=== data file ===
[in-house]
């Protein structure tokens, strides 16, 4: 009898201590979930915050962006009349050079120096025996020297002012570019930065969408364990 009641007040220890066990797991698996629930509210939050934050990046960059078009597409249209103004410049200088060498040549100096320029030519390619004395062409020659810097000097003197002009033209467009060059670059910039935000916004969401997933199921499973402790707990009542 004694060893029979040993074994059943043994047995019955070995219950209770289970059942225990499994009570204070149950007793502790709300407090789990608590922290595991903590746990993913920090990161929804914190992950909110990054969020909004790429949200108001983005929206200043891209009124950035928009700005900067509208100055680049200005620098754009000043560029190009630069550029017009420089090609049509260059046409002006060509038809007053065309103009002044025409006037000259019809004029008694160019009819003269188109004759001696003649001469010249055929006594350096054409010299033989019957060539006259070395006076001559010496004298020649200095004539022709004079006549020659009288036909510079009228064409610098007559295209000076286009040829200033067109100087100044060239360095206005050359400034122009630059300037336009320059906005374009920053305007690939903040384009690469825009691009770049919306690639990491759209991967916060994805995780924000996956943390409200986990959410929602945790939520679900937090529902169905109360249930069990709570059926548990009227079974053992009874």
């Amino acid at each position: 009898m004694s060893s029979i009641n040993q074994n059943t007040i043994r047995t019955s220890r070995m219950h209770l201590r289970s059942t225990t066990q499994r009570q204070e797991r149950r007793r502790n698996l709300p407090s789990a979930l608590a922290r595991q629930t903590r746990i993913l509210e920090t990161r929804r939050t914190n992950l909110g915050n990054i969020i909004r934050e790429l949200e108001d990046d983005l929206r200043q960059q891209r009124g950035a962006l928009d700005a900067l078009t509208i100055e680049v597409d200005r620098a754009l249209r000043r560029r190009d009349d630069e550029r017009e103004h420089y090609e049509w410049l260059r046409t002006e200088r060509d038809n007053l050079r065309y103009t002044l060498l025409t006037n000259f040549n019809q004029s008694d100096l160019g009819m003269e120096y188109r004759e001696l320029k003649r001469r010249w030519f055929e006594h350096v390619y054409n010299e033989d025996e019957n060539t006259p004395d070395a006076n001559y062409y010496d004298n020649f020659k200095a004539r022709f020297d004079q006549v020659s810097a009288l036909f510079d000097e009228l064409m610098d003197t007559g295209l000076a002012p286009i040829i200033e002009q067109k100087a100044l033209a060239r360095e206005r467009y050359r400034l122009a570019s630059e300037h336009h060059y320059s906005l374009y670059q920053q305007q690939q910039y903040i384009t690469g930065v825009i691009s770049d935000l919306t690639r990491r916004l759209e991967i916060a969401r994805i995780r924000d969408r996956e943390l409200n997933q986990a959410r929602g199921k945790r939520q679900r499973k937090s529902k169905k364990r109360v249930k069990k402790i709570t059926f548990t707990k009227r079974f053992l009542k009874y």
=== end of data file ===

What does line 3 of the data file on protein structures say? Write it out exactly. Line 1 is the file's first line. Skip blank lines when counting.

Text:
């Amino acid at each position: 009898m004694s060893s029979i009641n040993q074994n059943t007040i043994r047995t019955s220890r070995m219950h209770l201590r289970s059942t225990t066990q499994r009570q204070e797991r149950r007793r502790n698996l709300p407090s789990a979930l608590a922290r595991q629930t903590r746990i993913l509210e920090t990161r929804r939050t914190n992950l909110g915050n990054i969020i909004r934050e790429l949200e108001d990046d983005l929206r200043q960059q891209r009124g950035a962006l928009d700005a900067l078009t509208i100055e680049v597409d200005r620098a754009l249209r000043r560029r190009d009349d630069e550029r017009e103004h420089y090609e049509w410049l260059r046409t002006e200088r060509d038809n007053l050079r065309y103009t002044l060498l025409t006037n000259f040549n019809q004029s008694d100096l160019g009819m003269e120096y188109r004759e001696l320029k003649r001469r010249w030519f055929e006594h350096v390619y054409n010299e033989d025996e019957n060539t006259p004395d070395a006076n001559y062409y010496d004298n020649f020659k200095a004539r022709f020297d004079q006549v020659s810097a009288l036909f510079d000097e009228l064409m610098d003197t007559g295209l000076a002012p286009i040829i200033e002009q067109k100087a100044l033209a060239r360095e206005r467009y050359r400034l122009a570019s630059e300037h336009h060059y320059s906005l374009y670059q920053q305007q690939q910039y903040i384009t690469g930065v825009i691009s770049d935000l919306t690639r990491r916004l759209e991967i916060a969401r994805i995780r924000d969408r996956e943390l409200n997933q986990a959410r929602g199921k945790r939520q679900r499973k937090s529902k169905k364990r109360v249930k069990k402790i709570t059926f548990t707990k009227r079974f053992l009542k009874y």